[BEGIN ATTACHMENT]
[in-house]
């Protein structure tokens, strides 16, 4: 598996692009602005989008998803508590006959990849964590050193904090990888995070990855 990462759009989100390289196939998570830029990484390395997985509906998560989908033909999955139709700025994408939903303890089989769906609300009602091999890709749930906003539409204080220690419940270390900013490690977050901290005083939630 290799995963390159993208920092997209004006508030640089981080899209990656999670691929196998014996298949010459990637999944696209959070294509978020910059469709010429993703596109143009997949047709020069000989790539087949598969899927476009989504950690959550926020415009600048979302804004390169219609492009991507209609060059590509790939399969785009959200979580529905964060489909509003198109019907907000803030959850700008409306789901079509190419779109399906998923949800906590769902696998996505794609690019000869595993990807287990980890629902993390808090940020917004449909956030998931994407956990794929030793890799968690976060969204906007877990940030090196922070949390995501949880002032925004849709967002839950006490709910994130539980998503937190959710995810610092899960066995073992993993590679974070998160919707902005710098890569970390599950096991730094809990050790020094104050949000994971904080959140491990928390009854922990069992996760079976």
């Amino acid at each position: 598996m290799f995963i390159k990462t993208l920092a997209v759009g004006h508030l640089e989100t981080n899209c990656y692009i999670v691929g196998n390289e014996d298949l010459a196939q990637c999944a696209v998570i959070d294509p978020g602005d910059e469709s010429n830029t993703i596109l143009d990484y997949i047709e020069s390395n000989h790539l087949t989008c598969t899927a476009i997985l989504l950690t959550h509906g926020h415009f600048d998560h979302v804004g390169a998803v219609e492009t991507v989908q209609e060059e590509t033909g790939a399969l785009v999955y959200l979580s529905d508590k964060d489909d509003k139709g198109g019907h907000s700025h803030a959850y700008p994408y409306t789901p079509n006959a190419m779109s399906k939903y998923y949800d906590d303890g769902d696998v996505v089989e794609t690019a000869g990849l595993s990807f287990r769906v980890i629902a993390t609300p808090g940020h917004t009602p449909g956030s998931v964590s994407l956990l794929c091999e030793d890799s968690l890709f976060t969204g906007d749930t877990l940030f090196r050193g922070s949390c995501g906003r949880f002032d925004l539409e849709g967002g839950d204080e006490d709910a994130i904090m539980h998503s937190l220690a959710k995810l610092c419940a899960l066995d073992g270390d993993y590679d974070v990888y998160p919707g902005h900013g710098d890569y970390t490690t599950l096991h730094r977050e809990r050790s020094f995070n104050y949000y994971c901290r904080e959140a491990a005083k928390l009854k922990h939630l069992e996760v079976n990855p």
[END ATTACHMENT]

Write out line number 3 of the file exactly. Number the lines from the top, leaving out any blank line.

């Amino acid at each position: 598996m290799f995963i390159k990462t993208l920092a997209v759009g004006h508030l640089e989100t981080n899209c990656y692009i999670v691929g196998n390289e014996d298949l010459a196939q990637c999944a696209v998570i959070d294509p978020g602005d910059e469709s010429n830029t993703i596109l143009d990484y997949i047709e020069s390395n000989h790539l087949t989008c598969t899927a476009i997985l989504l950690t959550h509906g926020h415009f600048d998560h979302v804004g390169a998803v219609e492009t991507v989908q209609e060059e590509t033909g790939a399969l785009v999955y959200l979580s529905d508590k964060d489909d509003k139709g198109g019907h907000s700025h803030a959850y700008p994408y409306t789901p079509n006959a190419m779109s399906k939903y998923y949800d906590d303890g769902d696998v996505v089989e794609t690019a000869g990849l595993s990807f287990r769906v980890i629902a993390t609300p808090g940020h917004t009602p449909g956030s998931v964590s994407l956990l794929c091999e030793d890799s968690l890709f976060t969204g906007d749930t877990l940030f090196r050193g922070s949390c995501g906003r949880f002032d925004l539409e849709g967002g839950d204080e006490d709910a994130i904090m539980h998503s937190l220690a959710k995810l610092c419940a899960l066995d073992g270390d993993y590679d974070v990888y998160p919707g902005h900013g710098d890569y970390t490690t599950l096991h730094r977050e809990r050790s020094f995070n104050y949000y994971c901290r904080e959140a491990a005083k928390l009854k922990h939630l069992e996760v079976n990855p």